It’s not just monopsony. Tepper also focuses on a particular burr that chafes me, non-compete agreements. These have exploded, and are commonly found now even in burger-flipping jobs. They are an abomination. (None of my employees, in any position, has to sign a non-competition agreement, on principle. I don’t care if my employees compete with me. Of course, I’m so wonderful to work for that nobody would ever quit).

Non-competition agreements are an offense against God and man, and it is not a coincidence that California has, for 150 years, forbidden them and developed Silicon Valley as a result. That rule should be extended nationwide, immediately, federalism be damned.

Beyond wage stagnation, lack of competition leads to lack of innovation. Again, this is a commonplace, known when the Sherman Act was passed (in 1890), but conveniently forgotten when the money flows to the right political pockets. Less competition means less investment in winning competitions.

Oligopoly also means that startups can be bought out with offers they can’t refuse, not dissimilar to Pablo Escobar’s famous demand to choose “plata o plomo.” And aside from buyouts, startups suffer direct attacks made possibly by the disproportionate power of oligopolists, such as Google’s suppression of, or theft of the data of, any type of business that might compete (not just in search, but in any type of data that Google thinks it can monetize).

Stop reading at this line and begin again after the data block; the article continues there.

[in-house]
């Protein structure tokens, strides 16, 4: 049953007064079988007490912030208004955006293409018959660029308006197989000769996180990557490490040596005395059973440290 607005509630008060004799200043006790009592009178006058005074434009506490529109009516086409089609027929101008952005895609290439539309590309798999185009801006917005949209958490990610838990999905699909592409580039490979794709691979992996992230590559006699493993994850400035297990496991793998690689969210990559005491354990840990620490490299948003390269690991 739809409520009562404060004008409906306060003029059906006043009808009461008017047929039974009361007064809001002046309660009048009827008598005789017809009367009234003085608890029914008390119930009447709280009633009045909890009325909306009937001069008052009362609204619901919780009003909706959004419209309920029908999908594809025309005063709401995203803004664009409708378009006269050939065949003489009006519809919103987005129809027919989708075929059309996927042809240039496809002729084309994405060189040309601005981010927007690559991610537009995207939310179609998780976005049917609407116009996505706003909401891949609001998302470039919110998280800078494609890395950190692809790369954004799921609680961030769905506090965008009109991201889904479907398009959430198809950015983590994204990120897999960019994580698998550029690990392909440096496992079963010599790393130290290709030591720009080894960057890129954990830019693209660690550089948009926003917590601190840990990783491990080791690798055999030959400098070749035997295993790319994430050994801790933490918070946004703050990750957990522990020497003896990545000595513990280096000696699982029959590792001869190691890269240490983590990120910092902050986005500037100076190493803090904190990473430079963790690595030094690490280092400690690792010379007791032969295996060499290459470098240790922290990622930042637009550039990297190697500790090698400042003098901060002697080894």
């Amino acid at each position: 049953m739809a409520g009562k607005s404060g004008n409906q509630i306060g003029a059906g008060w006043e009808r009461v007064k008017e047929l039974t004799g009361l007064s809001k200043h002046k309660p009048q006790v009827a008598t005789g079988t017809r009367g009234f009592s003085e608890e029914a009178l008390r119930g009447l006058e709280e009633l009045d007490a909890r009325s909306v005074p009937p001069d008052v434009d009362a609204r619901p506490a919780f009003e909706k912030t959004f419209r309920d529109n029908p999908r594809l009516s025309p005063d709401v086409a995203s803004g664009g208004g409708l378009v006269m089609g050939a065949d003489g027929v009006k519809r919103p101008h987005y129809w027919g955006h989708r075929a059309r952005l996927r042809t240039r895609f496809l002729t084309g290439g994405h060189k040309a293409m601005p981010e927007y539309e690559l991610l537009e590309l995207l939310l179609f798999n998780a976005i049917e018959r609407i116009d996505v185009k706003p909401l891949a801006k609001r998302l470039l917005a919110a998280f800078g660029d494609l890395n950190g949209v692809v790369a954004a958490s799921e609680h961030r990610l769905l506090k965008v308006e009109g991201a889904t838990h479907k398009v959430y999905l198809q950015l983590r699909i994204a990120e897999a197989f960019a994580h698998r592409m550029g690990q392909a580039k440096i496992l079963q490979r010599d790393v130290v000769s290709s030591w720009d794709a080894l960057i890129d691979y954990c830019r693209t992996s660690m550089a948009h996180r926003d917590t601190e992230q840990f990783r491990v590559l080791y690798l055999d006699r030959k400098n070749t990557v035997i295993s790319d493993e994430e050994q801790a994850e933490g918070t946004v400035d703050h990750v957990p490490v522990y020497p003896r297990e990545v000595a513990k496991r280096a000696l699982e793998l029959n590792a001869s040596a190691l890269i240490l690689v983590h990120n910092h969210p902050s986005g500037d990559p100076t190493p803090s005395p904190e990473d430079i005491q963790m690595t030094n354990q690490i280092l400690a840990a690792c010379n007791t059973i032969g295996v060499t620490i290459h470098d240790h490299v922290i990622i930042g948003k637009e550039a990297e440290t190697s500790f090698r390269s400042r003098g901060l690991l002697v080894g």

Occasionally one hears the halfhearted response that we have monopoly or oligopoly because big companies provide what consumers want and do a better, more efficient job. Tepper, like Wu, sneers at this explanation. The reality is that most giant companies are actually less efficient; there is such a thing as diseconomies of scale.

Even back in the day, when Standard Oil was forcibly dismembered, the pieces collectively were more valuable than the monopoly. Again, nobody with any sense defends oligopoly; they just dodge or ignore attacks, and laugh all the way to the bank (Jamie Dimon’s bank, or another one of the oligopolist banks).

Covering all the bases, Tepper also criticizes common ownership cutting across publicly traded firms, noting that index fund investing has exacerbated the problem, since entities like Fidelity have large stakes in nearly every company, including those that are putatively competitors. He touches on the problems with CEO pay, too, which are covered in more detail in Steven Clifford’s The CEO Pay Machine, suggesting better alignment of incentives through workers being granted shares, restrictions on stock buybacks, and lockups on manager-held shares.

Government actively assists the process of oligopoly formation, and not just by failing to enforce the antitrust laws. Enforcement of those laws is corrupted by the ideology of Robert Bork and by highly compensated economists who spin fantasies of future consumer price reductions that never arrive.